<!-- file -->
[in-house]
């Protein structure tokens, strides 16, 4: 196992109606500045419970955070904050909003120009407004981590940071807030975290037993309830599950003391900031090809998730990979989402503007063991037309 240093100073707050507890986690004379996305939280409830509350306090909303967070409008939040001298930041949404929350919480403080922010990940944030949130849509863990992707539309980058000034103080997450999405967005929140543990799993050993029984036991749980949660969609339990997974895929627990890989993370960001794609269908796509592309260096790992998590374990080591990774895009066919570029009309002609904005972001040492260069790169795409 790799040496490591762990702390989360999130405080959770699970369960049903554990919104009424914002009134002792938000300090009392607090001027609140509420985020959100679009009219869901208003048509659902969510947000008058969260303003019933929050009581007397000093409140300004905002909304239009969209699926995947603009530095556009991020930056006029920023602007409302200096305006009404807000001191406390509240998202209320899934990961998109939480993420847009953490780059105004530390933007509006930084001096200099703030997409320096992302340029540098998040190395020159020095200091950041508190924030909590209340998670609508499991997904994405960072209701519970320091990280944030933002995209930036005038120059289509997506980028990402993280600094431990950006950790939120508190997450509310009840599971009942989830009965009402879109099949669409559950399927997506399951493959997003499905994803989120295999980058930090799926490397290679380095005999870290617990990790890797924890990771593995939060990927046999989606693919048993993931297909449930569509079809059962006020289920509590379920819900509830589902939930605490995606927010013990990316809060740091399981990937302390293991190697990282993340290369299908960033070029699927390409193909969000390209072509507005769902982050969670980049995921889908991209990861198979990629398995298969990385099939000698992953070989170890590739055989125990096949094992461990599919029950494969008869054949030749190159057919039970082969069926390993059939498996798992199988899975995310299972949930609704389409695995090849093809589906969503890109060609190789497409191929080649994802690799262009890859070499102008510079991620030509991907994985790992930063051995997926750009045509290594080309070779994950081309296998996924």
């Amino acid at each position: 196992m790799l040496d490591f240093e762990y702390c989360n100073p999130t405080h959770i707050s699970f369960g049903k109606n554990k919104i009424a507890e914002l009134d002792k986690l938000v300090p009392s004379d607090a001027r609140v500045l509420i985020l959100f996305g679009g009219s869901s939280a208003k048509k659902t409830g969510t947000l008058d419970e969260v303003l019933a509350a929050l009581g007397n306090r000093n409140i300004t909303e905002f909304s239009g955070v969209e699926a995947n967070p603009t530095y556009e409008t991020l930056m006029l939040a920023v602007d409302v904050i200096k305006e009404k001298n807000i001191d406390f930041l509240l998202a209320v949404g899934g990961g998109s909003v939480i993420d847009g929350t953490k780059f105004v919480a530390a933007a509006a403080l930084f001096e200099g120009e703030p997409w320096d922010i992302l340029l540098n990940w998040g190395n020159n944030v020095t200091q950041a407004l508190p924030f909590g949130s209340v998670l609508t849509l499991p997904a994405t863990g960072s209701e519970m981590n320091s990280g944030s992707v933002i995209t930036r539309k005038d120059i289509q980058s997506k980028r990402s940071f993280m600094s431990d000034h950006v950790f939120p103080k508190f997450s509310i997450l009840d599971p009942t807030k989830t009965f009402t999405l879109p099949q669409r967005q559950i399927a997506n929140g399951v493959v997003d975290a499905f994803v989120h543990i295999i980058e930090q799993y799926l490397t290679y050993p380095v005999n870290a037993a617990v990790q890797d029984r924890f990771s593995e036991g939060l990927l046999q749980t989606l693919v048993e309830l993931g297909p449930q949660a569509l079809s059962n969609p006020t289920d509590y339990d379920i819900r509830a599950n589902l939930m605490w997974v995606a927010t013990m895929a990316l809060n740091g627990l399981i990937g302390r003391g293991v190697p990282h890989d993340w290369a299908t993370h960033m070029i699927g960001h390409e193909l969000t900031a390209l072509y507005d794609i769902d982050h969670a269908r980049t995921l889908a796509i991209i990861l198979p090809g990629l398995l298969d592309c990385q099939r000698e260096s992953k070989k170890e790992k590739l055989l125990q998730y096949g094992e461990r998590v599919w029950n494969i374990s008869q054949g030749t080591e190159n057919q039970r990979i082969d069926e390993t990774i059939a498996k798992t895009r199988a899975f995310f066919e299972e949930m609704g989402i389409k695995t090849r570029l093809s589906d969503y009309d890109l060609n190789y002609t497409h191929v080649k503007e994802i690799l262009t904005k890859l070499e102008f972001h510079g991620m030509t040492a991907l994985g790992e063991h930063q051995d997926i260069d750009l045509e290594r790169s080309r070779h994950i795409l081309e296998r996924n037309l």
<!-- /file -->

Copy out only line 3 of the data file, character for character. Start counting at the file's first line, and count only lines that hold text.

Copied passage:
């Amino acid at each position: 196992m790799l040496d490591f240093e762990y702390c989360n100073p999130t405080h959770i707050s699970f369960g049903k109606n554990k919104i009424a507890e914002l009134d002792k986690l938000v300090p009392s004379d607090a001027r609140v500045l509420i985020l959100f996305g679009g009219s869901s939280a208003k048509k659902t409830g969510t947000l008058d419970e969260v303003l019933a509350a929050l009581g007397n306090r000093n409140i300004t909303e905002f909304s239009g955070v969209e699926a995947n967070p603009t530095y556009e409008t991020l930056m006029l939040a920023v602007d409302v904050i200096k305006e009404k001298n807000i001191d406390f930041l509240l998202a209320v949404g899934g990961g998109s909003v939480i993420d847009g929350t953490k780059f105004v919480a530390a933007a509006a403080l930084f001096e200099g120009e703030p997409w320096d922010i992302l340029l540098n990940w998040g190395n020159n944030v020095t200091q950041a407004l508190p924030f909590g949130s209340v998670l609508t849509l499991p997904a994405t863990g960072s209701e519970m981590n320091s990280g944030s992707v933002i995209t930036r539309k005038d120059i289509q980058s997506k980028r990402s940071f993280m600094s431990d000034h950006v950790f939120p103080k508190f997450s509310i997450l009840d599971p009942t807030k989830t009965f009402t999405l879109p099949q669409r967005q559950i399927a997506n929140g399951v493959v997003d975290a499905f994803v989120h543990i295999i980058e930090q799993y799926l490397t290679y050993p380095v005999n870290a037993a617990v990790q890797d029984r924890f990771s593995e036991g939060l990927l046999q749980t989606l693919v048993e309830l993931g297909p449930q949660a569509l079809s059962n969609p006020t289920d509590y339990d379920i819900r509830a599950n589902l939930m605490w997974v995606a927010t013990m895929a990316l809060n740091g627990l399981i990937g302390r003391g293991v190697p990282h890989d993340w290369a299908t993370h960033m070029i699927g960001h390409e193909l969000t900031a390209l072509y507005d794609i769902d982050h969670a269908r980049t995921l889908a796509i991209i990861l198979p090809g990629l398995l298969d592309c990385q099939r000698e260096s992953k070989k170890e790992k590739l055989l125990q998730y096949g094992e461990r998590v599919w029950n494969i374990s008869q054949g030749t080591e190159n057919q039970r990979i082969d069926e390993t990774i059939a498996k798992t895009r199988a899975f995310f066919e299972e949930m609704g989402i389409k695995t090849r570029l093809s589906d969503y009309d890109l060609n190789y002609t497409h191929v080649k503007e994802i690799l262009t904005k890859l070499e102008f972001h510079g991620m030509t040492a991907l994985g790992e063991h930063q051995d997926i260069d750009l045509e290594r790169s080309r070779h994950i795409l081309e296998r996924n037309l």